Day trading means buying and selling shares multiple times in the same day.

If you’re day trading, you’re trying to take advantage of minute price moves and scoop up small wins that add up over time.

Day trading doesn’t necessarily have to involve shares, it can also be currencies or other assets.

It’s worth pointing out that “day trading” in shares is not really the same as “investing” in shares.

Investing in shares is generally when you buy a stake in a business that will hopefully build a profit over time. When you invest, you have a look at companies that have a solid business strategy, pay off debts and will ultimately increase in value over time.

When you day trade, you’re trying to buy shares at a low price and sell at a high price in a very short space of time in very liquid markets. This means there are lots of market participants who are all buying and selling shares with each other.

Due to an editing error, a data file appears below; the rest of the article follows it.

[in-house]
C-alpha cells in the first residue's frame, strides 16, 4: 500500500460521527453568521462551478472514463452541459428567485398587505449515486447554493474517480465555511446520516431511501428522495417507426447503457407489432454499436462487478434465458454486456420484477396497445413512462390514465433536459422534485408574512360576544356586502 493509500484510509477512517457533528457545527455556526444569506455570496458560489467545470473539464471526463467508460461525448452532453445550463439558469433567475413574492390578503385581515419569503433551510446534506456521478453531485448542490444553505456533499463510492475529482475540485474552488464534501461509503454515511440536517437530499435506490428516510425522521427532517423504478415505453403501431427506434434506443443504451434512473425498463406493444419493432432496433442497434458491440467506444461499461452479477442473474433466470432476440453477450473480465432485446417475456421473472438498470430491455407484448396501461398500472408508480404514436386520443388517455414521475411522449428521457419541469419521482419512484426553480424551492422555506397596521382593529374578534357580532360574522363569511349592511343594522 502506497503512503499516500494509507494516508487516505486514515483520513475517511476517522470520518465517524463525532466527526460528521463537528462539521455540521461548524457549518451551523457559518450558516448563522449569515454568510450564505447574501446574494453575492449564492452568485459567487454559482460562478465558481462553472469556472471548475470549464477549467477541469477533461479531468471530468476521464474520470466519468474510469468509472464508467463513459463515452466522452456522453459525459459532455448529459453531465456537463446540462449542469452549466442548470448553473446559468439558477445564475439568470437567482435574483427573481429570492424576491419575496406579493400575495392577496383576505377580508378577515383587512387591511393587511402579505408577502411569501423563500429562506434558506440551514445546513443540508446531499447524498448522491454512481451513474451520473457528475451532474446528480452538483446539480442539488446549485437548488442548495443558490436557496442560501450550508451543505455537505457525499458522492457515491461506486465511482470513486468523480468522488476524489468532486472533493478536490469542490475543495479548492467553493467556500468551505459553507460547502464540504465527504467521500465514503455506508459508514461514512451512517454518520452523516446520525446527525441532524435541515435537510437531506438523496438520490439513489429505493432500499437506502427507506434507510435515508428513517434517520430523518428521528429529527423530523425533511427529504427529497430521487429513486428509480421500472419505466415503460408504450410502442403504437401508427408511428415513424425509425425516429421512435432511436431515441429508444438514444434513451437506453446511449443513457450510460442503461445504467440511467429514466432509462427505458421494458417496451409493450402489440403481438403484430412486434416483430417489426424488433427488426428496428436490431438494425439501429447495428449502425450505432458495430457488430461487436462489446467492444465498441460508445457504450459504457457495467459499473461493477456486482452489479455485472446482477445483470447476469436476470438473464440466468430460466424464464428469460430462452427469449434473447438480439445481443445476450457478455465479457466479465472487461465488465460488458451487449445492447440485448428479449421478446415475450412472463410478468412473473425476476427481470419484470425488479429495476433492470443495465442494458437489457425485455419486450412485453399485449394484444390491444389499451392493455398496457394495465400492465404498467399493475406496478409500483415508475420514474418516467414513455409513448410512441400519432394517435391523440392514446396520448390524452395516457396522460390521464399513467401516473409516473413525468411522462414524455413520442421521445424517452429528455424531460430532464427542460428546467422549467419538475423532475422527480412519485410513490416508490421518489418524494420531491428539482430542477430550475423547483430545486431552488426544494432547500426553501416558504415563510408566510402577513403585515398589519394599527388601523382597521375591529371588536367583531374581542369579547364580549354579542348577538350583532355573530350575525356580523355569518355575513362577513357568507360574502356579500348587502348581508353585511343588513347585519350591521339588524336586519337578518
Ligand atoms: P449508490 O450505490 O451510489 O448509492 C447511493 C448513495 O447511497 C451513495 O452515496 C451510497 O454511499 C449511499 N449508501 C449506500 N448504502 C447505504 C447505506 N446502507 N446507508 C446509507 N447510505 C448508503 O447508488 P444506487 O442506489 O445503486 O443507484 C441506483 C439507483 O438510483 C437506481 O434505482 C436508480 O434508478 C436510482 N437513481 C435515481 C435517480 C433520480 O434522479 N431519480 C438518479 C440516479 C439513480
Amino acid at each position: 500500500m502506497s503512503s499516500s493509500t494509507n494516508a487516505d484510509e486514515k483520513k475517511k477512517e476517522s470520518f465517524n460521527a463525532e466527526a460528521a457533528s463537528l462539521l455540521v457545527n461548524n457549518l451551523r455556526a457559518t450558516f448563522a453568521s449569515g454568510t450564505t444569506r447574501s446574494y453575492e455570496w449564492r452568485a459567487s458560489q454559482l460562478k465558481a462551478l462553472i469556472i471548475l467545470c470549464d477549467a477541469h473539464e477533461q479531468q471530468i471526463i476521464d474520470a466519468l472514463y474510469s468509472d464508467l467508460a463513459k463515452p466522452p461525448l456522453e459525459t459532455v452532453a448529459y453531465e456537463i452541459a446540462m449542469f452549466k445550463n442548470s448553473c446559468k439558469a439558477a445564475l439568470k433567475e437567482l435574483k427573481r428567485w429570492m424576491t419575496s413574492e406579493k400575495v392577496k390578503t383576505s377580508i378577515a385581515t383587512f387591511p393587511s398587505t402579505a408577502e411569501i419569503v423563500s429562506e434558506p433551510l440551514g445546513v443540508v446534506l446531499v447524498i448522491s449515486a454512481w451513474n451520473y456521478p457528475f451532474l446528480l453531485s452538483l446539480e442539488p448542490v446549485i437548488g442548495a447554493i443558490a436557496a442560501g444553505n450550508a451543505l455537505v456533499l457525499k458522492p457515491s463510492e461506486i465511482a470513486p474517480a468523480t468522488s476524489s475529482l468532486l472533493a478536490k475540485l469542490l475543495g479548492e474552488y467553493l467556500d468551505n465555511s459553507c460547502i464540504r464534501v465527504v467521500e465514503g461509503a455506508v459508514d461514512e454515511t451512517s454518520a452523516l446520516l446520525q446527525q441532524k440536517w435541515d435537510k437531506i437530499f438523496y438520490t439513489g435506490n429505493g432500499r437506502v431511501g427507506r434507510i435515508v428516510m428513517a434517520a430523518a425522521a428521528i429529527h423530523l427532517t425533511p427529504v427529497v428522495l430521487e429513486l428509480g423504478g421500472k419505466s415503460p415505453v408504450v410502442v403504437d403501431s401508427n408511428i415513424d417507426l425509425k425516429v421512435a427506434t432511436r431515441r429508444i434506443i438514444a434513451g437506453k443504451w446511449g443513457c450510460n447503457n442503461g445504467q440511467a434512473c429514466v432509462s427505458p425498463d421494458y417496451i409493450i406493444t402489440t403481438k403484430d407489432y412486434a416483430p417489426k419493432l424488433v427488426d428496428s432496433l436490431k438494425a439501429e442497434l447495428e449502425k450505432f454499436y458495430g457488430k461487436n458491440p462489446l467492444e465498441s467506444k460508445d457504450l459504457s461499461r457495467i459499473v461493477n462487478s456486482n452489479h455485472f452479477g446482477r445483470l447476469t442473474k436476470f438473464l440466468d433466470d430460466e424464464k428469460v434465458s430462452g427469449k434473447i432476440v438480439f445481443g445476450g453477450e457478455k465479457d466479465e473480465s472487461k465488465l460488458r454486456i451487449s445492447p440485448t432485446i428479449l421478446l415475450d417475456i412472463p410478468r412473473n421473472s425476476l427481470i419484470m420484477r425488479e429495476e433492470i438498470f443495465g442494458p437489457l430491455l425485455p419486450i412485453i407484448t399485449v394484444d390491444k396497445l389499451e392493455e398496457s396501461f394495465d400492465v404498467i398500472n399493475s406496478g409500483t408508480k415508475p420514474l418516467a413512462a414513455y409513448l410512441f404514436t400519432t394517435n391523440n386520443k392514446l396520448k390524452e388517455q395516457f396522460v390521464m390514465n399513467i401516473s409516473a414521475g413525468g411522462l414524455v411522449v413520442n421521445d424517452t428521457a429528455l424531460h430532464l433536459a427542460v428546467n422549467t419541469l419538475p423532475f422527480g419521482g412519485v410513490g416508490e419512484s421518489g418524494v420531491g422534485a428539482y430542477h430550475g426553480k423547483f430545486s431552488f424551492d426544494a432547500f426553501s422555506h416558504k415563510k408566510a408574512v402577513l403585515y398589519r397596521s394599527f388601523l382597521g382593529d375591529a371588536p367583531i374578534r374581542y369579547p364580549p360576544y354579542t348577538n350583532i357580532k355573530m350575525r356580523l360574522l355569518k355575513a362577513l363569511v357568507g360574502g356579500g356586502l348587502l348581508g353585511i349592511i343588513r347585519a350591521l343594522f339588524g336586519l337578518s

You kind of don’t care what the stock you’re buying is, as long as the price moves to your advantage and there are enough people interested in it (liquidity) so they can buy when you want to sell, and sell if you want to buy.

An example

Let’s say a day trader buys $1,000 shares at 10am.

The price begins to rise as other traders buy that stock and by 10.15am the share price is up by half (50c).

Let’s say our trader sells her position at 10.15am, and she makes $500 (minus the fee she pays her online broker). In Australia, online brokerage fees vary depending on the volume of securities being traded and the broker being used.  A range of online brokerage fees may be found through finder.com.au.  For this example we will use the brokerage fees range between $8 - $20 per trade.